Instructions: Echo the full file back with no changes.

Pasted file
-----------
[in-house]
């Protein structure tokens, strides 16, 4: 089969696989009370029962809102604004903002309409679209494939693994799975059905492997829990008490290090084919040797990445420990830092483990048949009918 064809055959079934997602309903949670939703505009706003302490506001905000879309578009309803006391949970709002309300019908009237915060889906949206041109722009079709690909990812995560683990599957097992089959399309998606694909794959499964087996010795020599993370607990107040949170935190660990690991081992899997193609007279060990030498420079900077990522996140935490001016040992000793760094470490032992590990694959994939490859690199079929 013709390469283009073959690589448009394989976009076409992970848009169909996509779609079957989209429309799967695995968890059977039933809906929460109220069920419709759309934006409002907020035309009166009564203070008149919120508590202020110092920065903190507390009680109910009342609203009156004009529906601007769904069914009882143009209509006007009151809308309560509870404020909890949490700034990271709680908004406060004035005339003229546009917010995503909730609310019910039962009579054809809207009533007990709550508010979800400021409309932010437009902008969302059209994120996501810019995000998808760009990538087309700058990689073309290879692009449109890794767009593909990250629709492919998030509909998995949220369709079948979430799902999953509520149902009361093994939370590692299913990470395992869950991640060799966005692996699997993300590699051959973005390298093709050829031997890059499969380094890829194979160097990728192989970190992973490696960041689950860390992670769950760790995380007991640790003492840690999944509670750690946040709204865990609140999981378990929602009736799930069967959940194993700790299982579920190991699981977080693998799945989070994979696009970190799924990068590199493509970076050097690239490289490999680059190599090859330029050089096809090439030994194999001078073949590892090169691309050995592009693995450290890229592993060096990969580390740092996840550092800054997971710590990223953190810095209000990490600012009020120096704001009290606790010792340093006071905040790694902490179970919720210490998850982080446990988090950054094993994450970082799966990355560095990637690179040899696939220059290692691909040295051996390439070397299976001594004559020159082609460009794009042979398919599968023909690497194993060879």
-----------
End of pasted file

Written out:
[in-house]
């Protein structure tokens, strides 16, 4: 089969696989009370029962809102604004903002309409679209494939693994799975059905492997829990008490290090084919040797990445420990830092483990048949009918 064809055959079934997602309903949670939703505009706003302490506001905000879309578009309803006391949970709002309300019908009237915060889906949206041109722009079709690909990812995560683990599957097992089959399309998606694909794959499964087996010795020599993370607990107040949170935190660990690991081992899997193609007279060990030498420079900077990522996140935490001016040992000793760094470490032992590990694959994939490859690199079929 013709390469283009073959690589448009394989976009076409992970848009169909996509779609079957989209429309799967695995968890059977039933809906929460109220069920419709759309934006409002907020035309009166009564203070008149919120508590202020110092920065903190507390009680109910009342609203009156004009529906601007769904069914009882143009209509006007009151809308309560509870404020909890949490700034990271709680908004406060004035005339003229546009917010995503909730609310019910039962009579054809809207009533007990709550508010979800400021409309932010437009902008969302059209994120996501810019995000998808760009990538087309700058990689073309290879692009449109890794767009593909990250629709492919998030509909998995949220369709079948979430799902999953509520149902009361093994939370590692299913990470395992869950991640060799966005692996699997993300590699051959973005390298093709050829031997890059499969380094890829194979160097990728192989970190992973490696960041689950860390992670769950760790995380007991640790003492840690999944509670750690946040709204865990609140999981378990929602009736799930069967959940194993700790299982579920190991699981977080693998799945989070994979696009970190799924990068590199493509970076050097690239490289490999680059190599090859330029050089096809090439030994194999001078073949590892090169691309050995592009693995450290890229592993060096990969580390740092996840550092800054997971710590990223953190810095209000990490600012009020120096704001009290606790010792340093006071905040790694902490179970919720210490998850982080446990988090950054094993994450970082799966990355560095990637690179040899696939220059290692691909040295051996390439070397299976001594004559020159082609460009794009042979398919599968023909690497194993060879």